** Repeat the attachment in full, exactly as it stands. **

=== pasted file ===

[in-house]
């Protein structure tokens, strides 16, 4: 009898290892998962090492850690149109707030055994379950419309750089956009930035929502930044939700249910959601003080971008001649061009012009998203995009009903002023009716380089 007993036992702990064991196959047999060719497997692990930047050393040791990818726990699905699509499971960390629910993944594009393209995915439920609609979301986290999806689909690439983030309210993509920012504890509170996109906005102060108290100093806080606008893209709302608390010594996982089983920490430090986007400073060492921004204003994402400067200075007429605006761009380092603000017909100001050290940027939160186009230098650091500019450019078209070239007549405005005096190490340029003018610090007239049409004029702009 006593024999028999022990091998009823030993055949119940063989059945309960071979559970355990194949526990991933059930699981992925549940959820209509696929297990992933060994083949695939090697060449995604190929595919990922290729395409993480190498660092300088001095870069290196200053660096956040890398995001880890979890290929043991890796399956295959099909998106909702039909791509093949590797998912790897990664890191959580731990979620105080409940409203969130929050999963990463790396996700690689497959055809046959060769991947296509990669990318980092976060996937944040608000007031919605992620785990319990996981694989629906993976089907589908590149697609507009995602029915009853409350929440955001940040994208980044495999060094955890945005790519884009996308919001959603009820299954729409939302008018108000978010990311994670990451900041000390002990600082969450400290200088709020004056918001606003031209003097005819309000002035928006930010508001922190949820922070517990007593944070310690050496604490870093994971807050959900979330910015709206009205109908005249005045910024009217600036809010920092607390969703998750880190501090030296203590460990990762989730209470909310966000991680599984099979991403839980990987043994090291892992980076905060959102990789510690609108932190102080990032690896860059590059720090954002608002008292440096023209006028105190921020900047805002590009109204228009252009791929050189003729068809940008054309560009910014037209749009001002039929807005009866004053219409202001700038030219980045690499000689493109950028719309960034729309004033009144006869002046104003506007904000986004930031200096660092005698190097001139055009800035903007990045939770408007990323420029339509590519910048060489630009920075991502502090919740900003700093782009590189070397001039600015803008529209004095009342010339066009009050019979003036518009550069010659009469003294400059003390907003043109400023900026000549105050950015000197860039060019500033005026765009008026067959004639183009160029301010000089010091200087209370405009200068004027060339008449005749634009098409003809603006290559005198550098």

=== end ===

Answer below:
[in-house]
């Protein structure tokens, strides 16, 4: 009898290892998962090492850690149109707030055994379950419309750089956009930035929502930044939700249910959601003080971008001649061009012009998203995009009903002023009716380089 007993036992702990064991196959047999060719497997692990930047050393040791990818726990699905699509499971960390629910993944594009393209995915439920609609979301986290999806689909690439983030309210993509920012504890509170996109906005102060108290100093806080606008893209709302608390010594996982089983920490430090986007400073060492921004204003994402400067200075007429605006761009380092603000017909100001050290940027939160186009230098650091500019450019078209070239007549405005005096190490340029003018610090007239049409004029702009 006593024999028999022990091998009823030993055949119940063989059945309960071979559970355990194949526990991933059930699981992925549940959820209509696929297990992933060994083949695939090697060449995604190929595919990922290729395409993480190498660092300088001095870069290196200053660096956040890398995001880890979890290929043991890796399956295959099909998106909702039909791509093949590797998912790897990664890191959580731990979620105080409940409203969130929050999963990463790396996700690689497959055809046959060769991947296509990669990318980092976060996937944040608000007031919605992620785990319990996981694989629906993976089907589908590149697609507009995602029915009853409350929440955001940040994208980044495999060094955890945005790519884009996308919001959603009820299954729409939302008018108000978010990311994670990451900041000390002990600082969450400290200088709020004056918001606003031209003097005819309000002035928006930010508001922190949820922070517990007593944070310690050496604490870093994971807050959900979330910015709206009205109908005249005045910024009217600036809010920092607390969703998750880190501090030296203590460990990762989730209470909310966000991680599984099979991403839980990987043994090291892992980076905060959102990789510690609108932190102080990032690896860059590059720090954002608002008292440096023209006028105190921020900047805002590009109204228009252009791929050189003729068809940008054309560009910014037209749009001002039929807005009866004053219409202001700038030219980045690499000689493109950028719309960034729309004033009144006869002046104003506007904000986004930031200096660092005698190097001139055009800035903007990045939770408007990323420029339509590519910048060489630009920075991502502090919740900003700093782009590189070397001039600015803008529209004095009342010339066009009050019979003036518009550069010659009469003294400059003390907003043109400023900026000549105050950015000197860039060019500033005026765009008026067959004639183009160029301010000089010091200087209370405009200068004027060339008449005749634009098409003809603006290559005198550098």